A High Speed Motor, But No Compass

Summer is upon us and many will have enjoyed cruising across a lake or a river. If you have ever been in a high-powered speed boat, imagine the absurdity of opening wide throttle a powerful motor at night while lacking any reliable means for navigating where you are headed. The word suicide comes to my mind.

As surprising as it may seem, this may be a fitting analogy for one aspect of our American culture since the time of the late 1800’s when a spiritually bankrupt philosophy called pragmatism was introduced to our country. Pragmatism (originally termed instrumentalism) replaced the value-based guiding question of “what is right” with “what works?” Denying that any normative compass exists for determining which direction a person, company or church ought to be headed, pragmatism simply affirms that value is determined by the most efficient and productive path to your goal.

The impact of pragmatism upon the thinking of society and the church has been profound. Even if different church fellowships have not always agreed what has constituted faithful doctrine, were not the members of all churches generally concerned about doctrine and truth? But as pragmatism has permeated people’s outlook, is not value often attached to success and size instead of faithfulness? Has not the primary concern shifted to “results”? Accordingly, at least for some, indifference appears to sum up some attitudes toward doctrinal matters.

It would be overly simplistic to assert that pragmatism is solely responsible for doctrine becoming largely lost in the wake of how people think. Some may be reacting to having experienced uncharitable discussions and blamed doctrine as the culprit. Others seem to have embraced a new concept of grace which appears to make obedience and conformity to various aspects of New Testament doctrine superfluous. Still yet another source for apathy would appear to be a particular brand of interpretation where the message and practices of Scripture are viewed as simply one of the possible ways to believe, worship and respond to God. Whatever the cause, Scripture rings out a countercultural message:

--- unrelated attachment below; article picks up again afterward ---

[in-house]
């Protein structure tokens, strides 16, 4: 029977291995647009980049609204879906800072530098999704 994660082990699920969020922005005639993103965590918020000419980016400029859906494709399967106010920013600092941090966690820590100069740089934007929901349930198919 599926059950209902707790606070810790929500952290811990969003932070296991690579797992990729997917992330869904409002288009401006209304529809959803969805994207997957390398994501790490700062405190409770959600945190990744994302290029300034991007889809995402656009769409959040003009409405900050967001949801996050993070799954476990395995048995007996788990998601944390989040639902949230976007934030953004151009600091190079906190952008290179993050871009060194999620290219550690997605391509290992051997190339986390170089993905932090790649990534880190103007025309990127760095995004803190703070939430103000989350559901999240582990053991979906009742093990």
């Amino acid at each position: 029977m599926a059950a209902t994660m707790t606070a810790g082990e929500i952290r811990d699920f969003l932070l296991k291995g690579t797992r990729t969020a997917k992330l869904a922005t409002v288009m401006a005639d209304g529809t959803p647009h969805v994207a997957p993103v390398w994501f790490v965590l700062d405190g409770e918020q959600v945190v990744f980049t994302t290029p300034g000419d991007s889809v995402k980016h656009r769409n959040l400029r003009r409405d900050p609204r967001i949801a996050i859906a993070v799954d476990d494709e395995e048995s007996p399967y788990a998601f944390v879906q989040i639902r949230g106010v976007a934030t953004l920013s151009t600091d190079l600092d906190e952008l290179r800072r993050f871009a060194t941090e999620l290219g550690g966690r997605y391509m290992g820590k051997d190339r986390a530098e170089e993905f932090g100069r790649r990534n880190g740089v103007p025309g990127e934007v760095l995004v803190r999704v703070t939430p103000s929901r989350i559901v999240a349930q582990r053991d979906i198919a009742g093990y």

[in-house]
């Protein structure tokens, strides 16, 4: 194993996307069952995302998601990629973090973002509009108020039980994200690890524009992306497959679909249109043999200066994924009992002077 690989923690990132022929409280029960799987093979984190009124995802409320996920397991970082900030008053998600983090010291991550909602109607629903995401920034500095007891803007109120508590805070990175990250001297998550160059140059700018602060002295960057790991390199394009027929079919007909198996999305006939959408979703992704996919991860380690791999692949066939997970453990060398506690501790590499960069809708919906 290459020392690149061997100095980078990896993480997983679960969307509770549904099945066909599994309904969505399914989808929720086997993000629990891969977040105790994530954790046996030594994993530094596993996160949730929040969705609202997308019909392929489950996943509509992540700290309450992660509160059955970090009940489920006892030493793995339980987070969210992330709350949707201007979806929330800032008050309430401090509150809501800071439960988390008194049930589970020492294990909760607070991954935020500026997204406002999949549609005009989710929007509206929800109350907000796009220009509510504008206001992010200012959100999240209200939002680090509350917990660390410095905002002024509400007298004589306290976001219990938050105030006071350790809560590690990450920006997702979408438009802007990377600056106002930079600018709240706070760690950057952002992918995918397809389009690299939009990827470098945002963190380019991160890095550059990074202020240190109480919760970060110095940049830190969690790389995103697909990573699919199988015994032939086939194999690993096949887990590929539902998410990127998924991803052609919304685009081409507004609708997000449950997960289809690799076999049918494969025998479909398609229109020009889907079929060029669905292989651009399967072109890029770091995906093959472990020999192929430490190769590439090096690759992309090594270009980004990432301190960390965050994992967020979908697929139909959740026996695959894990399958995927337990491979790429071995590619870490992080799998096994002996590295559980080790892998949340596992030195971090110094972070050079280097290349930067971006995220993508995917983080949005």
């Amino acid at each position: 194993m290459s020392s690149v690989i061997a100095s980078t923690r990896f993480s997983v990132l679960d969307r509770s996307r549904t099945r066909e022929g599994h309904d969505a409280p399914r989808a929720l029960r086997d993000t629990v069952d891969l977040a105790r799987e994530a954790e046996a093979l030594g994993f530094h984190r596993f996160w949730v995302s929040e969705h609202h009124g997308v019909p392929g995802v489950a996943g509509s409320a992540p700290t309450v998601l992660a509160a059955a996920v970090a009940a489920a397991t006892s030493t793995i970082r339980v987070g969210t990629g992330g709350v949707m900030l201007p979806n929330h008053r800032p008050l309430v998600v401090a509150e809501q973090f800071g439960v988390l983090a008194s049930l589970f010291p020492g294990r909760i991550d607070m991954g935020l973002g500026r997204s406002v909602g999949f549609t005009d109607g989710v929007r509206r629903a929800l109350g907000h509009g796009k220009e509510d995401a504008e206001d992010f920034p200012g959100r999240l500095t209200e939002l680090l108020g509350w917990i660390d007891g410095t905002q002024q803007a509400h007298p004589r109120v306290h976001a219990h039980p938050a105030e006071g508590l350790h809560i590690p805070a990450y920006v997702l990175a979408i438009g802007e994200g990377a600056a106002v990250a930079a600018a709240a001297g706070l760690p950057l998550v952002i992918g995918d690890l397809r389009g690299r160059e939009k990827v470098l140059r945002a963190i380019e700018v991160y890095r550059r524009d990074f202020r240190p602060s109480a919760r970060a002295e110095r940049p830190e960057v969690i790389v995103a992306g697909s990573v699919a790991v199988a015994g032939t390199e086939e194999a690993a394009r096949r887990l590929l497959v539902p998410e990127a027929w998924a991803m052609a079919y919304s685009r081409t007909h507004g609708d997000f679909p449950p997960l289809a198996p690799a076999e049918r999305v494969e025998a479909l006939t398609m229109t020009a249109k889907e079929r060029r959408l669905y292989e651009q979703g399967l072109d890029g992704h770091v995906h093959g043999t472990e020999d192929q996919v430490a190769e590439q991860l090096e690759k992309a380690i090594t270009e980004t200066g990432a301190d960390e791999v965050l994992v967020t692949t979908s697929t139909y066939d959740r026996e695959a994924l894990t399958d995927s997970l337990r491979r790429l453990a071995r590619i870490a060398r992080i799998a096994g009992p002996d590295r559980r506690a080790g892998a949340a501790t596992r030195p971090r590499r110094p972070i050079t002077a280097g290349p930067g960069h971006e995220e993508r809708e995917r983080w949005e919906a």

“Pay close attention to your life and to your doctrine. Persevere in them, because as you do this, you will save both yourself and your hearers.” 1 Timothy 4:16

After teaching about prayer, a woman’s role within the assembly, those who should be considered worthy of serving in the church’s structure of elders and deacons, Paul wrote such things as:

“I am writing these things so that, if I am delayed, you will know how people ought to conduct themselves in the household of God, which is the church of the living God.” 1 Timothy 3:14-15

“I praise you because … you hold to the teachings, just as I delivered them to you.” 1 Corinthians 11:2

“As in all the congregations of the saints, the women should keep silent in the churches. … the things which I am writing to you are the Lord’s command.” 1 Corinthians 14:33-34, 37

“What you have heard from me, retain as the pattern of healthy teaching in the faith and love which are in Christ Jesus.” 2 Timothy 1:13

“The time will come when men will not put up with healthy doctrine; but desiring to have their ears tickled, they will gather around themselves teachers in accordance with what they want to hear.” 2 Timothy 4:3

Scripture underscores the importance of doctrine. To be sure, there is the need to avoid the caveat of using these texts as proof texts to buttress human doctrine. This is achieved by examining these statements within their contexts to learn their message. Nevertheless, the New Testament is clear. There are teachings and practices which should be passed on and to which conformity ought to be our goal.

Pragmatism will always offer self-gratifying solutions to get where someone wants to go. But are not the real issues: “Where should we be headed?” “What is God’s goal for my life?” “How does God want His church to be?” In short, where does the Lord’s compass reveal that our boat should be headed?

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